Bega Valley Amateur Beekeepers Association take sting out of American Foulbreed disease

Bio buzz: Bega Valley Amateur Beekeepers Association biosecurity officer Fay Steward is urging beekeepers to inspect their hives this October and register with DPI.

Bio buzz: Bega Valley Amateur Beekeepers Association biosecurity officer Fay Steward is urging beekeepers to inspect their hives this October and register with DPI.

It’s the most serious brood disease of honey bees in NSW, but to an untrained eye it is impossible to detect. 

American Foulbrood is a fatal and incurable bee disease that poses serious risks to the state’s honey industry. 

NSW accounts for almost 45 per cent of the nation’s honey crop, contributing $36 million to the state’s economy per year.

But the total value of honey bees to Australian agriculture is estimated at up to $6 billion a year, because they pollinate crops.

The number of hobby and amateur beekeepers has risen in recent years, and so too has the need to educate new hive owners about AFB. 

Bega Valley Amateur Beekeepers Association biosecurity officer Fay Steward is urging all beekeepers to inspect their hives in October, which NSW Department of Primary Industries has declared AFB Awareness Month.

“Your hive can look healthy, but if you don’t know AFB, you don’t know what to look for,” she said.

Ms Steward speaks from experience. She was forced to destroy her hives when they tested positive for AFB. 

“Having to kill off your bees is an expensive and disheartening process,” she said. 

“It just goes to show experience is no indicator of whether your hive will get infected or not.”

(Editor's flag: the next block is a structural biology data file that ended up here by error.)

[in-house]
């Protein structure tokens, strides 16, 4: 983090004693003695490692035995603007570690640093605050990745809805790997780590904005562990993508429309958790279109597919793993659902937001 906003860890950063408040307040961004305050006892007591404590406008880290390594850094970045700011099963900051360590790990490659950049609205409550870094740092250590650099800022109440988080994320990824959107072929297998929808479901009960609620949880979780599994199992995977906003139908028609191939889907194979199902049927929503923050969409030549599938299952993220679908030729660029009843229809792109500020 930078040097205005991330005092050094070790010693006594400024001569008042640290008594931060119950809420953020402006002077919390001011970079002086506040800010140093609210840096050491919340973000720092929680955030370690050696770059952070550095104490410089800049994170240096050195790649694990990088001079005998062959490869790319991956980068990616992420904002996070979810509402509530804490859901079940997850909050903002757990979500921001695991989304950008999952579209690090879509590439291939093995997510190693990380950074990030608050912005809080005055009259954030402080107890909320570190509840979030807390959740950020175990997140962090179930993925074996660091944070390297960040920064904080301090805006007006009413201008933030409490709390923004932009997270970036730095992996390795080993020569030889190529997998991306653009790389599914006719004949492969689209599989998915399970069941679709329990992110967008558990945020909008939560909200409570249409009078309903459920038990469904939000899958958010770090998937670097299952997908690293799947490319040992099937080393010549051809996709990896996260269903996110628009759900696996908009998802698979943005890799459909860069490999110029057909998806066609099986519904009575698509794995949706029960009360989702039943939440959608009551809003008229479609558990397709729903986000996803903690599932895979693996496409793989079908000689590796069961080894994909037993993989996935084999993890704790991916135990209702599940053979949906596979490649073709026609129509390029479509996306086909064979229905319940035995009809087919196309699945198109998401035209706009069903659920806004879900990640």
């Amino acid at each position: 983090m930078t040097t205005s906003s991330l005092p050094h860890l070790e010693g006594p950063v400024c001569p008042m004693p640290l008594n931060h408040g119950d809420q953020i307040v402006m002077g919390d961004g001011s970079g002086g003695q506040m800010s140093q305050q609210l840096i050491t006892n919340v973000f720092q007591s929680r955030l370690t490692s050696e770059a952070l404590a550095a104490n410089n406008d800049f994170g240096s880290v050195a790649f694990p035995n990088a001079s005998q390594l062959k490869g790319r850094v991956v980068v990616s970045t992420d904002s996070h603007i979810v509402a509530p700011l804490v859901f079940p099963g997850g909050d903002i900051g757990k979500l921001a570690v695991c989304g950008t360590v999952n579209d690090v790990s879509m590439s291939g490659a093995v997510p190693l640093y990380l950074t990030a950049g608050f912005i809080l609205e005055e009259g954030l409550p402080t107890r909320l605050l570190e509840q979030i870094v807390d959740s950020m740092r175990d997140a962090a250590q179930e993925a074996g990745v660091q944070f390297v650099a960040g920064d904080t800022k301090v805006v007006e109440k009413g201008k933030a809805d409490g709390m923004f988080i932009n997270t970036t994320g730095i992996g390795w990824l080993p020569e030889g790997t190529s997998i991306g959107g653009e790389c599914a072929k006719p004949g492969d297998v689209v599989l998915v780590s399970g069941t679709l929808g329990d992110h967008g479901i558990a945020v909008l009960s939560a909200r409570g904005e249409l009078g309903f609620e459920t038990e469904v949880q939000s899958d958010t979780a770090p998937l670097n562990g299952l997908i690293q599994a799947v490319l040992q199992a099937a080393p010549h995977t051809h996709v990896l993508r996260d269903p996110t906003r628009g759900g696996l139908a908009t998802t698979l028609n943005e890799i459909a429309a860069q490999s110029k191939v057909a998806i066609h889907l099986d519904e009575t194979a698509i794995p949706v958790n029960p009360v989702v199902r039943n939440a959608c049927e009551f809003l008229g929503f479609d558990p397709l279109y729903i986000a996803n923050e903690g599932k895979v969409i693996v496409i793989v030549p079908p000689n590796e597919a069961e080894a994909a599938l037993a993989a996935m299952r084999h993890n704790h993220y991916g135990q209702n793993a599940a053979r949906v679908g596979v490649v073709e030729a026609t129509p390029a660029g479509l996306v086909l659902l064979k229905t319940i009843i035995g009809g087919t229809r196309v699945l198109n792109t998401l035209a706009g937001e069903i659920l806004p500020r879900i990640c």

Ms Steward discovered two of her hives were infected after using a free AFB test kit developed by the Amateur Beekeepers Association and DPI. The test kit is available to every beekeeper registered in NSW.

Ms Steward said the DPI’s $60 fee deters some beekeepers from registering, and scrapping the fee would mean more registrations, more hives tested and more robust biosecurity. 

She believes there is undetected and unreported cases of AFB in the area posing a risk to the wider beekeeping community. 

Neglected hives are a major concern, as they are targeted by robber bees which then carry the AFB virus back to their healthy hives.

Registering hives is compulsory under the Biosecurity Act, but it is difficult to know how many hives are unregistered.

Ms Steward said the novice beekeeper needs to be just as diligent as the commercial beekeeper. 

“Keeping hives at home is so much fun, but it is so much more enjoyable when you have the right knowledge and you know you are doing the right thing by your neighbours,” she said.

Smartphone
Tablet - Narrow
Tablet - Wide
Desktop